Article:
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How should someone determine the value of a house, practically speaking? I understand it helps to look at the price of comparable places in the area, but there are so many variables at play that I feel like my best estimate could easily be 15% off. So,

  1. What exactly is an appraisal and how does it factor into a purchase price? I mean, if a house appraises for $300K and that is the true market value of a house, why would a logical person pay more? Does an appraisal exclude certain factors like curb appeal or market demand?

  2. Is there an independent company I can go to, to get an analytically based valuation for a house? Preferably someone who charges a fixed rate so that they have no incentive to lowball or highball their valuation. How would I go about finding this?

Any guidance on this topic would be greatly appreciated as I am a very confused real estate newbie trying to purchase my first house. Thanks

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    The true market value is the amount you could sell it for. You don't know the house's true market value until it is sold. An appraisal is at best an estimate of the market value, i.e. how much the appraiser thinks you could get if you were to sell it. – Nate Eldredge Mar 16 '15 at 0:01
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What exactly is an appraisal and how does it factor into a purchase price? I mean, if a house appraises for $300K and that is the true market value of a house, why would a logical person pay more? Does an appraisal exclude certain factors like curb appeal or market demand?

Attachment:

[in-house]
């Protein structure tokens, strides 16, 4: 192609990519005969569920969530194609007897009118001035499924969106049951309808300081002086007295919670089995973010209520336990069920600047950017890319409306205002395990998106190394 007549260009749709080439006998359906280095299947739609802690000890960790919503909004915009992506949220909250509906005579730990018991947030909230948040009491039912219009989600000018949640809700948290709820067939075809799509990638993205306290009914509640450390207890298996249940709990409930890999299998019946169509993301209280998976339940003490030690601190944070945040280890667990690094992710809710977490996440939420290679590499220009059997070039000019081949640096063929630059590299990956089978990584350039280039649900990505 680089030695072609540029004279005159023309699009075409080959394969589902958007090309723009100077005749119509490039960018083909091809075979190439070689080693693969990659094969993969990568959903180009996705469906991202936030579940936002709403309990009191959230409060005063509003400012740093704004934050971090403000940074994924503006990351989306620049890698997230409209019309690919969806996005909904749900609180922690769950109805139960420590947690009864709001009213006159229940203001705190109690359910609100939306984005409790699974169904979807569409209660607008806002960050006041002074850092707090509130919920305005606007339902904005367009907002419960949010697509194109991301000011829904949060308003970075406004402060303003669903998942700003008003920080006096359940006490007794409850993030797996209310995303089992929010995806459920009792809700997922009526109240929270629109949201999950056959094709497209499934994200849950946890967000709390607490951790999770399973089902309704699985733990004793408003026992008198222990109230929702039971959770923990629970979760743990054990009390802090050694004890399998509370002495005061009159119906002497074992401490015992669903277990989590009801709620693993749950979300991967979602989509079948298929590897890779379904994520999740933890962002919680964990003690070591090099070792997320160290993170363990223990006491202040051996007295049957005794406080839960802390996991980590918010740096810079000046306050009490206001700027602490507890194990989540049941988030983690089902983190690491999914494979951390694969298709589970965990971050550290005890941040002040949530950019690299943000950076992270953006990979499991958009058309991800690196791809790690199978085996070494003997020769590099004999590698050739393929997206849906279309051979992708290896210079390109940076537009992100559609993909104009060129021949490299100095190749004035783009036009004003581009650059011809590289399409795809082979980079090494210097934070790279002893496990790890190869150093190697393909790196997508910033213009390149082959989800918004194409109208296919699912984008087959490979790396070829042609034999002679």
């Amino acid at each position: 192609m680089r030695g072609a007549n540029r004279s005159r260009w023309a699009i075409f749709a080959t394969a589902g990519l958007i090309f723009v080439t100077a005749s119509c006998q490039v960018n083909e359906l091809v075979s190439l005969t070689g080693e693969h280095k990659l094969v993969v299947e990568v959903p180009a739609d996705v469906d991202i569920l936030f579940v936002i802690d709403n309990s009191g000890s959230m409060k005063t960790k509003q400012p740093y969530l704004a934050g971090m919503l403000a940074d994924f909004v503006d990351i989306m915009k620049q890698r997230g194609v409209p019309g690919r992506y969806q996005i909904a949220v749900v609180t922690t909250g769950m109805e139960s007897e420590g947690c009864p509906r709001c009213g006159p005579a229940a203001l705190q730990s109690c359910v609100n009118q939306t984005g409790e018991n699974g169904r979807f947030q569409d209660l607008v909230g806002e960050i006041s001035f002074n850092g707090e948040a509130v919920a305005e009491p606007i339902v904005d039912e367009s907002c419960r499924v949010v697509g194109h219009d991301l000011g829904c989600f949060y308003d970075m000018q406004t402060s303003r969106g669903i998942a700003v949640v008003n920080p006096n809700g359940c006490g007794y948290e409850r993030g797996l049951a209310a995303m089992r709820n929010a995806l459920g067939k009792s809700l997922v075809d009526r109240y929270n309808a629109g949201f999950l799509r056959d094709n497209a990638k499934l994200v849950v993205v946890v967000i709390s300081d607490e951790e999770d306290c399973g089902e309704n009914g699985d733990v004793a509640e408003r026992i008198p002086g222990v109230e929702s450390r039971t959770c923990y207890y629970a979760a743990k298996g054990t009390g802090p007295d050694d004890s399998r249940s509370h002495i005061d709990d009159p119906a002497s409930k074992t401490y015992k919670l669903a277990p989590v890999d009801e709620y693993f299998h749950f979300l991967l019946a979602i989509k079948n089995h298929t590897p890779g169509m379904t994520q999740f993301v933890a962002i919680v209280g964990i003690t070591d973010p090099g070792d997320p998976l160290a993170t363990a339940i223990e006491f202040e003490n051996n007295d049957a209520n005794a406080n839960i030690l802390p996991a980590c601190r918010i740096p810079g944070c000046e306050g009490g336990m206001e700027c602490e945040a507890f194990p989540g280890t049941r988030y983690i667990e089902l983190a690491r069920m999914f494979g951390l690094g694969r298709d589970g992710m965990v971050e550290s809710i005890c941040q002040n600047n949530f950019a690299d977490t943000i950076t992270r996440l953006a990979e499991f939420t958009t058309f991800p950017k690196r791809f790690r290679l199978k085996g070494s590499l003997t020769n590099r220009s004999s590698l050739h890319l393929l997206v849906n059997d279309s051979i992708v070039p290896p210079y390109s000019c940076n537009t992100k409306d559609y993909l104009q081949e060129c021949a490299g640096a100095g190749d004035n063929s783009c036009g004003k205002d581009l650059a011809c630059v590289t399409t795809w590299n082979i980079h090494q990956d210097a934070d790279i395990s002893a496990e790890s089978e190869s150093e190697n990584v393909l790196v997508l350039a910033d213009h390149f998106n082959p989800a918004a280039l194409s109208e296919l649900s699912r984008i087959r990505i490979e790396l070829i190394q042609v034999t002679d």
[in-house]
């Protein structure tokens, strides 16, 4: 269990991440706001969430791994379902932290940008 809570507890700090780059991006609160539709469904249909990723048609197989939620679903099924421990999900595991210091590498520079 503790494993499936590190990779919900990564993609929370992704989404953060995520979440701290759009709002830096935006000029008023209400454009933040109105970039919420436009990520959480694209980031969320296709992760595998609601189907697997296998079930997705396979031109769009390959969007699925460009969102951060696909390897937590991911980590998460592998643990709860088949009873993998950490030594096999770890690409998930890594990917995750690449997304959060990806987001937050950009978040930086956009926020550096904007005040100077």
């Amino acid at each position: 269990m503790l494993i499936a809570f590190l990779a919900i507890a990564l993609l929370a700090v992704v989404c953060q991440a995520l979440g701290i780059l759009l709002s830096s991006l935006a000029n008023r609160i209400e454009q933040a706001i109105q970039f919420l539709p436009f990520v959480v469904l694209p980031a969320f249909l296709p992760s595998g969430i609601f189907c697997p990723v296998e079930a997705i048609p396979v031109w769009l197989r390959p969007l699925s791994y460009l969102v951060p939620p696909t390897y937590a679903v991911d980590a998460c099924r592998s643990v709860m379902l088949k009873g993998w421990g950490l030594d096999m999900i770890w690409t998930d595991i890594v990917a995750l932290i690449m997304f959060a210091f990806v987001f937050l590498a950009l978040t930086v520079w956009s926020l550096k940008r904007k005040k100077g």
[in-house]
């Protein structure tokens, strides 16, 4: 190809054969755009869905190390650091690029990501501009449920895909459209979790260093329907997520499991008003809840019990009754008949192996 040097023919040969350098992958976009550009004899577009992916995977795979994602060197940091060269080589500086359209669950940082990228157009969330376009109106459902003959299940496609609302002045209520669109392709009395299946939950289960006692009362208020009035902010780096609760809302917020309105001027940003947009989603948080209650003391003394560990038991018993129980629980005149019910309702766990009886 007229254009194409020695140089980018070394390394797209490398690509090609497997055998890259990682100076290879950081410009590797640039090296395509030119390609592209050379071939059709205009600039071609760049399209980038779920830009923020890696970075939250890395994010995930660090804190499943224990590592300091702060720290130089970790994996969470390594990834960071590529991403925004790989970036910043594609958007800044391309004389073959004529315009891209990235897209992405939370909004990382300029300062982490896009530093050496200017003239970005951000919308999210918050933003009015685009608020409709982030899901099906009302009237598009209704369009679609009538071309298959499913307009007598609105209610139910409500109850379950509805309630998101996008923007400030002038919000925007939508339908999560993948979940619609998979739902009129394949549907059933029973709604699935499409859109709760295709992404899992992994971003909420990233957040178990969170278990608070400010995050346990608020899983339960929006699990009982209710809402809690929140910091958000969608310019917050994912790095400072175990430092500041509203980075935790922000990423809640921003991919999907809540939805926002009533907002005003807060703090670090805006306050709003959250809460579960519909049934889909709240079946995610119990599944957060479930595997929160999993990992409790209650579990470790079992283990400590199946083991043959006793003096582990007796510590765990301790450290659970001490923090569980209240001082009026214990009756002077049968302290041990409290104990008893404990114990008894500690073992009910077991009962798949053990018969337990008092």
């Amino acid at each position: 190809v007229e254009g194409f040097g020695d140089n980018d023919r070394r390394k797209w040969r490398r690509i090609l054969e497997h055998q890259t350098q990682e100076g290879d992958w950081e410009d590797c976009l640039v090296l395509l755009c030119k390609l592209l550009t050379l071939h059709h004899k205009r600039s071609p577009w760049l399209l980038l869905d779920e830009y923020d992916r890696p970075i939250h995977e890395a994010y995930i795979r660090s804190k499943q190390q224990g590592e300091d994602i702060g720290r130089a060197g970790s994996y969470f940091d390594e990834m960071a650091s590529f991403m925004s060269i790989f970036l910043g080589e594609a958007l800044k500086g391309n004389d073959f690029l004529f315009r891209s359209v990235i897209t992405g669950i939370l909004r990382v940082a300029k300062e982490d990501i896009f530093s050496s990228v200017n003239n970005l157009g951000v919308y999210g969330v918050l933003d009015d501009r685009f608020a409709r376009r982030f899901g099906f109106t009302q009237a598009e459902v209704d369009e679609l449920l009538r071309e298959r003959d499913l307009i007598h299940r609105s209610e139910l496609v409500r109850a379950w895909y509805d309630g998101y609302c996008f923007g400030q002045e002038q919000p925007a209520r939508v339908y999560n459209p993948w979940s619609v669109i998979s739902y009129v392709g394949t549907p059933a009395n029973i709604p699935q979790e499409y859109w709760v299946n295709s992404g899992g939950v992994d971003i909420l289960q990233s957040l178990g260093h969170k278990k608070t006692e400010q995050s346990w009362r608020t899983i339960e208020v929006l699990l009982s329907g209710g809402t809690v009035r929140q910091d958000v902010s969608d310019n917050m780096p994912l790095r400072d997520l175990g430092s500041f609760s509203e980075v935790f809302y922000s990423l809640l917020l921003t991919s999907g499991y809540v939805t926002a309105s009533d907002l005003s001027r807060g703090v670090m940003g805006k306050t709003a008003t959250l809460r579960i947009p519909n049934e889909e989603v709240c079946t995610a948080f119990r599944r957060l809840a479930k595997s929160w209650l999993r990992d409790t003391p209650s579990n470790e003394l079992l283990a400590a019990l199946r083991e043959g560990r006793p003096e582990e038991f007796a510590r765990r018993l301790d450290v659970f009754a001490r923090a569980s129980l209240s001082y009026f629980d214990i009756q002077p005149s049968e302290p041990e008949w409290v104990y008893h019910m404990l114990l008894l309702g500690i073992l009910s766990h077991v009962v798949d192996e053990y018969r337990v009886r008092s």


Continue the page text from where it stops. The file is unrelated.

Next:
The basic answer to this is that real estate appraisal is not an exact science. In some sense it cannot be, because every piece of real estate is unique, so there are no exactly comparable "goods" whose price can be used as a benchmark. Various methods are used to approximate the value. You may want to read the Wikipedia article on real estate appraisal.

More specifically, the appraisal is an estimate of the value that the property could or should fetch on the open market. The relationship between the appraisal value and the actual sale value is up to the buyer and the seller. You can offer to sell your home for any price you like, and someone can offer to buy it for any price they like. The appraisal is an estimate of a reasonable price that buyer and seller might agree on.